Work on Space: Q+A with Daniel Buren


Following Anish Kapoor and Christian Boltanski, it is Daniel Buren’s turn to be Paris’s guest and the subject of the annual, majestic solo exhibition “Monumenta” at the Grand Palais. A lifetime opponent of ceremony but a master of art done in situ, the Paris-born Buren’s career involves a consistent development of tools that aim to reveal their environment’s architectural and symbolic complexity.

Since 1965, Buren has primarily used stripes in two colors, covering the street or billboards, or most notoriously the rotunda during the Sixth Guggenheim International in 1971, when the other features artists successfully rejected his contribution.

Perhaps surprisingly, Buren’s exhibition Monumenta 2012 [open through June 26] doesn’t tackle the height of the curved building space like previous shows have attempted to do. Instead, the artist has focused on a game of natural light: after passing through a specially-built, tunnel-like entrance, viewers are faced with a “forest” of sheer, colored disks on four black and white pillars. Depending on the weather and the time of the day “one can see 5 or 6 different shade of the same color within the day,” said Buren.

In an approach that echoes the tinted windows of his 2005 solo exhibition at the Guggenheim, the fluctuations of light reflect Buren’s enduring aim for a single piece to trigger an endless variation of experiences.

A.i.A. spoke to Buren about the imperceptible politics of the Grand Palais.

ALICE PFEIFFER You’ve installed in a massive structure with overwhelmingly high walls. What are the physical challenges of such volumes?

DANIEL BUREN This is a very complex space. It’s both inspiring and dangerous-but not so much because of its size. The risks are linked to its beauty: the Grand Palais’ interiors are sumptuous, as green houses and glass buildings often are. You have to pay special attention for it not to dominate everything you do.

So this is the basic data you have to work with. Challenging its height is the first thing that comes to mind, but it’s not necessarily the most interesting one. You’ll always risk being slightly ridiculous if competing with such a height. I think Richard Serra is the only one who did it successfully.

PFEIFFER How did you tackle the space?

BUREN The condition under which I accepted to show here was if I was allowed to block the main entrance, and only use the smaller, side ones. Because this main entrance is extremely badly placed and destroys everything you can do here. I hence created a tunnel for people to walk through, and gradually see the work.

PFEIFFER You once wrote that “museums guarantee a piece of work as art”—arguably Monumenta guarantees the artist as a kind of genius. How do you feel about that?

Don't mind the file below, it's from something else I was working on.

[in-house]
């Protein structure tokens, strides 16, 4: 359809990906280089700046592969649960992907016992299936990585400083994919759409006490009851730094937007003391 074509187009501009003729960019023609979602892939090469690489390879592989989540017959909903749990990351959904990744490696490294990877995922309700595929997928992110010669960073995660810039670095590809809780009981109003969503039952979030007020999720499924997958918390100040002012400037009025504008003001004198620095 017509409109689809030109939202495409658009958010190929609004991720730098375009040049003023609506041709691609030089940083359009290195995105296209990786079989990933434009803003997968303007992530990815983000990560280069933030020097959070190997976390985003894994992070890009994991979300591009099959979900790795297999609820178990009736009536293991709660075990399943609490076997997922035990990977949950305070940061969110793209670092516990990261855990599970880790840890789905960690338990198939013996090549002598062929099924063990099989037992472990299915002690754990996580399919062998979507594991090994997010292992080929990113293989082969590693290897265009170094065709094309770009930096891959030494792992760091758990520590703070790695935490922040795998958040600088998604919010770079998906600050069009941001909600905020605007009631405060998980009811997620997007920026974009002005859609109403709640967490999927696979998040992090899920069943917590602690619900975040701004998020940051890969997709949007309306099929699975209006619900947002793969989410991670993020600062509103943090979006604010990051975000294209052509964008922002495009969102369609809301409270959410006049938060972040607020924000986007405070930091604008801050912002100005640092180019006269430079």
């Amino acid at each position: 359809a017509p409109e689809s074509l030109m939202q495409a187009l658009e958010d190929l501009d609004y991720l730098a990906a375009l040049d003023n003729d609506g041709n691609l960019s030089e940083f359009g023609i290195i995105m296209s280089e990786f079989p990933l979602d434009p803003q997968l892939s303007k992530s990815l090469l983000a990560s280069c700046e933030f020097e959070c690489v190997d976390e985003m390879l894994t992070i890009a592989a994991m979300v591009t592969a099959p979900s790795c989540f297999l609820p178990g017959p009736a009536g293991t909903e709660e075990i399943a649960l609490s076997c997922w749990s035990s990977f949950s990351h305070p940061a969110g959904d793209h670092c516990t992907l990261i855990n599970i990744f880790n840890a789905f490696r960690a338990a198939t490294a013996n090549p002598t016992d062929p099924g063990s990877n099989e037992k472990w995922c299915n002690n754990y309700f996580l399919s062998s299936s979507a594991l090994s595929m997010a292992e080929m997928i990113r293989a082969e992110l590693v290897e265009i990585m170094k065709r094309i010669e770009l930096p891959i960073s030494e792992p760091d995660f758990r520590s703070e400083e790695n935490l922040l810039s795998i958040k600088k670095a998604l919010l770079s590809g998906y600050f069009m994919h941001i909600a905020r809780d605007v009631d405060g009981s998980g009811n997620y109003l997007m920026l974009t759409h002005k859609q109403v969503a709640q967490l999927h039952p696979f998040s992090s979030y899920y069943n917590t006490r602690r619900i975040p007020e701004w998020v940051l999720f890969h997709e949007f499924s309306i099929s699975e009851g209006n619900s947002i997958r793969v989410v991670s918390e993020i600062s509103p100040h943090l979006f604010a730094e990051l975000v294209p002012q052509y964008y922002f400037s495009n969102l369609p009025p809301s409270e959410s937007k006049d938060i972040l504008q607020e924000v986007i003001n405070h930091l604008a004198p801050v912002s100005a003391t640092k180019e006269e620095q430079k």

BUREN I try not to think of things on that level—I’m pretty happy to have been invited of course. [Laughs.] What I do think about is the incredible difficulty of finding artists suitable for such a challenge. Monumenta is an incredibly tough concept. Of all the artists I know—and I know quite a few by now—I can only think of 15 who would be able to do a good job here, because the space is so complicated. There are several artists who work on space, but few truly work with space. If Monumenta is to keep going for 20, 30 years, it’s going to be a tough ride. And a bad Monumenta show is far more tragic that a bad Centre Pompidou show.

PFEIFFER Following the infamous 1971 Guggenheim group show “The 6th Guggenheim International Exhibition”, your work has often been perceived as provocative and triggered violent reactions. Do you think this show could raise controversy?

BUREN Provocation has never been my aim, I never created a piece of work thinking “let’s annoy the bourgeois.” I find this type of approach totally pointless. When three of the artists at the Guggenheim show managed to get me kicked out, it came as a total shock—I mean, the piece had been validated by the museum.

Here at Monumenta, they can’t exactly kick me out. I certainly hope my work will create a debate; that’s always fantastic. But when a piece turns into a real polemic, like the Palais Royal gardens, this can be very hard. I don’t think my work has ever been provocative-but artists wanting to kick someone out of a show-now that’s provocation.

PFEIFFER You have never worked with a curator, and wrote in a 1970 essay, “Fonction du Musée,” criticizing the role of curation. Have your views changed?

BUREN There was no curator for Monumenta, nor for any of my shows. The idea of a curator for a solo show is something totally absurd to me. An artist needs someone to help him of course, but what do you need a curator for in a solo show? To do your grocery shopping? I can see the point in a group exhibition of course—but it can be a questionable practice when the curator becomes the only artist in the show, at the expense of everyone else. I feel this issue is present today more than ever.

PFEIFFER So you do not fear a “risk of museography,” as you once wrote about every artist’s creative act?

BUREN What you’re referring to is a text I wrote in the late 60s—and I feel some of it is no longer valid, because museums have changed so much since. They are not as dictatorial as they once were. Contemporary museums can be… well, just about anything really.